Through pioneering multidisciplinary research, the Marcus Institute is uncovering new answers to the challenges of Alzheimer’s disease, dementia, delirium, and other changes to the brain.
Researching the Impact of Age-related Brain Changes
Our brain is responsible for much more than thinking and cognition. In fact, it controls all aspects of the way our body functions. Changes that happen in the brain as we get older affect areas of health such as gait, mobility, and falls; and increase our risk of experiencing dementia and delirium.
According to recent research, one in ten adults older than 65 experiences cognitive decline. This sobering statistic dramatically demonstrates the need to understand the connection between the brain and common age-related conditions, and to find ways to maintain brain health as we age.
Seeking Ways to Improve Brain Function in Older Adults
At the Marcus Institute, we’re seeking ways to prevent, reverse, treat, and manage brain-related changes in the functioning of older adults.
Because the brain is a complex organ that regulates all processes in our bodies, our research takes a multidisciplinary approach to understanding its role in maintaining overall health. The Marcus Institute is:
- Investigating the novel use of non-invasive brain stimulation to improve depression, executive cognitive function, mobility, falls, and balance.
- Finding ways to enhance brain function to reduce the burden of cognitive decline, delirium, and dementia.
- Improving the care of people affected by Alzheimer’s disease, dementia, and other related conditions, and reducing the burden on their caregivers.
Leading Researchers in Alzheimer’s, Delirium, and Non-Invasive Brain Stimulation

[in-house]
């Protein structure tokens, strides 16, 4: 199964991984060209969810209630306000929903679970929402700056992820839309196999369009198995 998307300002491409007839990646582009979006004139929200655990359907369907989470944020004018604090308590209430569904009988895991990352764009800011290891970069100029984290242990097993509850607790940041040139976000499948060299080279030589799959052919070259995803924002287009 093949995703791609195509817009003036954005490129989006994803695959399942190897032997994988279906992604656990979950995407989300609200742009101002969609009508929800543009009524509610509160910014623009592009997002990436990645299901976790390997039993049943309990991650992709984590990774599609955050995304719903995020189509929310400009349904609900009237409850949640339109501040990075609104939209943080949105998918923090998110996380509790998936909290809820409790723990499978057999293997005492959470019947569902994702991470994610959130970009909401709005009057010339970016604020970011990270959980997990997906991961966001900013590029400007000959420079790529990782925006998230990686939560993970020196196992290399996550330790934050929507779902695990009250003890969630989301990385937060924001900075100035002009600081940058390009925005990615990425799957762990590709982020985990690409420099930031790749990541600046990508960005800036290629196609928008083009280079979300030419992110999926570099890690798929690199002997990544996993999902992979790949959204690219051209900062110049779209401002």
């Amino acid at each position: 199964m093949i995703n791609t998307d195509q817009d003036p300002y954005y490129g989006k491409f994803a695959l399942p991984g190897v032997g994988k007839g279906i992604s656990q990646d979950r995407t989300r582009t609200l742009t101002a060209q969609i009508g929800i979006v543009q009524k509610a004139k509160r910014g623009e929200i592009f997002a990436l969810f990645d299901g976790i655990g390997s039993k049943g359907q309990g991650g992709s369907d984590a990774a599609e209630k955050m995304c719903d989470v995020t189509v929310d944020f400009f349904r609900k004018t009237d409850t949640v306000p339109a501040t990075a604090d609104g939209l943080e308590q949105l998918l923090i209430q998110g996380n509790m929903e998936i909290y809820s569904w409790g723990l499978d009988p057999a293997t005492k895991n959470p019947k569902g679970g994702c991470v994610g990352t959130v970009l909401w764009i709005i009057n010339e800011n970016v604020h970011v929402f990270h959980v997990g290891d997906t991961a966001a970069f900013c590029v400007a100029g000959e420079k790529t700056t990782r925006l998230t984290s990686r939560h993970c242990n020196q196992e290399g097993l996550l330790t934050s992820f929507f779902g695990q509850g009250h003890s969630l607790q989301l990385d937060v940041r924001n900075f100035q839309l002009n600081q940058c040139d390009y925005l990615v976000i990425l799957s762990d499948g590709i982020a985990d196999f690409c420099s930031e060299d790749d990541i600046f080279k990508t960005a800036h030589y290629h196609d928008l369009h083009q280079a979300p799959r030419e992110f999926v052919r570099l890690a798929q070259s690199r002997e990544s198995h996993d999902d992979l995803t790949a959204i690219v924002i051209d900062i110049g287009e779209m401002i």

The Marcus Institute is home to top researchers in Alzheimer’s disease, dementia, neurology, and delirium. To name just a few:
- Dr. Sharon Inouye has been awarded many of the highest accolades in her field due to her pioneering investigation of delirium.
- Dr. Susan Mitchell is a principal investigator on a massive collaborative research incubator developing trials aimed at evaluating interventions for Alzheimer’s and dementia, funded through a $53.4 million National Institute on Aging grant.
- Dr. Alvaro Pascual-Leone has been recognized as one of the world’s top 15 neuroscientists due to his innovative research into the use of non-invasive brain stimulation.
Explore this section to learn more about the Marcus Institute’s current research projects relating to cognition, Alzheimer’s disease, delirium, dementia, and depression.
Find current research projects
Showing 37 Results
Understanding and Modulating Cortical Dynamics of Dual-task Standing in Older Adults with Mild Cognitive Impairment
This research aims to determine whether non-invasive brain stimulation improves balance and walking. Biological aging and cognitive decline interact to disrupt the complex control of balance and mobility. Mild Cognitive Impairment (MCI) represents a common prodromal phase of dementia. As compared to older adults who are cognitively-intact, those with MCI tend to exhibit poor “dual-task” standing balance performance; that is, the ability to maintain balance when standing and simultaneously performing an unrelated cognitive task. Moreover, those older adults who have worse dual-task standing balance are more likely to suffer falls and develop dementia. By studying the cortical control of balance in older adults with and without MCI the goal is to translate our discoveries into novel interventions designed to help all older adults preserve their cognitive-motor function into senescence.
Join a Research Study
The goal of the study is to determine whether the senolytic medications Dasatinib and Quercetin can reduce senescent cells, increase mobility (walking speed), and improve memory in older adults.
The goal of this study is to learn about the relationship between antioxidants (commonly found in blueberries) and motivation to exercise. Researchers think that supplementing one's diet with antioxidants on a daily basis may be a practical way to reduce inflammation and improve lack of motivation to exercise.
Berries and Steps Study Faculty
The goal is to determine whether non-invasive brain stimulation improves balance and walking.